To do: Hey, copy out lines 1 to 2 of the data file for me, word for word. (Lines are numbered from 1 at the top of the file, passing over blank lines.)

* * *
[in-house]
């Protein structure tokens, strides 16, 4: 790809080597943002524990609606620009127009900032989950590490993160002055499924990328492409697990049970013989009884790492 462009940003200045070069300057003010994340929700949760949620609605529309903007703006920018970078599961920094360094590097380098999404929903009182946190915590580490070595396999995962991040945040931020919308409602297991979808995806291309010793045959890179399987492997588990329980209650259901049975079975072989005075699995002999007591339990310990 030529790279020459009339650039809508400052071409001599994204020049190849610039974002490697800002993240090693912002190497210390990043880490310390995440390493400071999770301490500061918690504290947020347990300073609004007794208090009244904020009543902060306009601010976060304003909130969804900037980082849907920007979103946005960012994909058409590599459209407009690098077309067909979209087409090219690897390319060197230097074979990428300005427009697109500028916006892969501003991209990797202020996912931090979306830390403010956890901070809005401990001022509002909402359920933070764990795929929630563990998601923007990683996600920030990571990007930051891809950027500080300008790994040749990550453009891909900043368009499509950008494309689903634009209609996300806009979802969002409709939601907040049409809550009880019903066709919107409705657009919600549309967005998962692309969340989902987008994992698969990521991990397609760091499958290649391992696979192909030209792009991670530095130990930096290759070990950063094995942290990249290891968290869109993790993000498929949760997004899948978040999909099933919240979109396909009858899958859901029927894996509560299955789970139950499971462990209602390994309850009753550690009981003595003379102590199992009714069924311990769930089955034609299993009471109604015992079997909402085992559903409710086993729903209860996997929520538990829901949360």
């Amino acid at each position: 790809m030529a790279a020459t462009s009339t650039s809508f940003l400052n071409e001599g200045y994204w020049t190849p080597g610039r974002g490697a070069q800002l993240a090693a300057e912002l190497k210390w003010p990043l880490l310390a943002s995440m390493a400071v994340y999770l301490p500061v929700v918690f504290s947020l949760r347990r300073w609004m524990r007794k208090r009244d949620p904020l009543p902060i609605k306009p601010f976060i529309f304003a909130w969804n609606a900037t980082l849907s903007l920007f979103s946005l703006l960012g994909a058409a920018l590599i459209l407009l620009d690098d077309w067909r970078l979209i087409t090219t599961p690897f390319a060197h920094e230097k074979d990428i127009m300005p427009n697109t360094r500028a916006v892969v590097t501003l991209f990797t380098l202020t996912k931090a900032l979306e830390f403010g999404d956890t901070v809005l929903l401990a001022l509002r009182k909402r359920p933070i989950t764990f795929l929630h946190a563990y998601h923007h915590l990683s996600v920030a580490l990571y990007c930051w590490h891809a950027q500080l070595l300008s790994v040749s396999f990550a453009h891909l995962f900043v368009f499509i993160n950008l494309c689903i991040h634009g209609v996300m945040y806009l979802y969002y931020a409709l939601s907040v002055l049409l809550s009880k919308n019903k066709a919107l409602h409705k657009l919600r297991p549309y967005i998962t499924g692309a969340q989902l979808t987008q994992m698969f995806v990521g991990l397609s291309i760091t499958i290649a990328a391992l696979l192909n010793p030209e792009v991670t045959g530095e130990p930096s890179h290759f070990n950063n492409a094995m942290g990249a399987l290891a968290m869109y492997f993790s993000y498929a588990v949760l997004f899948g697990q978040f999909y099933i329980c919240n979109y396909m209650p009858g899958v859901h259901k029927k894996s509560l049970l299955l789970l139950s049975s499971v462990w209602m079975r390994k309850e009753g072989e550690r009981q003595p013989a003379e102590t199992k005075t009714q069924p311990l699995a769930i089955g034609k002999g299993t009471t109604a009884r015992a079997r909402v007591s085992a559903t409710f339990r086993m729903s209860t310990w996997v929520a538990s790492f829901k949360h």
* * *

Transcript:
[in-house]
């Protein structure tokens, strides 16, 4: 790809080597943002524990609606620009127009900032989950590490993160002055499924990328492409697990049970013989009884790492 462009940003200045070069300057003010994340929700949760949620609605529309903007703006920018970078599961920094360094590097380098999404929903009182946190915590580490070595396999995962991040945040931020919308409602297991979808995806291309010793045959890179399987492997588990329980209650259901049975079975072989005075699995002999007591339990310990 030529790279020459009339650039809508400052071409001599994204020049190849610039974002490697800002993240090693912002190497210390990043880490310390995440390493400071999770301490500061918690504290947020347990300073609004007794208090009244904020009543902060306009601010976060304003909130969804900037980082849907920007979103946005960012994909058409590599459209407009690098077309067909979209087409090219690897390319060197230097074979990428300005427009697109500028916006892969501003991209990797202020996912931090979306830390403010956890901070809005401990001022509002909402359920933070764990795929929630563990998601923007990683996600920030990571990007930051891809950027500080300008790994040749990550453009891909900043368009499509950008494309689903634009209609996300806009979802969002409709939601907040049409809550009880019903066709919107409705657009919600549309967005998962692309969340989902987008994992698969990521991990397609760091499958290649391992696979192909030209792009991670530095130990930096290759070990950063094995942290990249290891968290869109993790993000498929949760997004899948978040999909099933919240979109396909009858899958859901029927894996509560299955789970139950499971462990209602390994309850009753550690009981003595003379102590199992009714069924311990769930089955034609299993009471109604015992079997909402085992559903409710086993729903209860996997929520538990829901949360």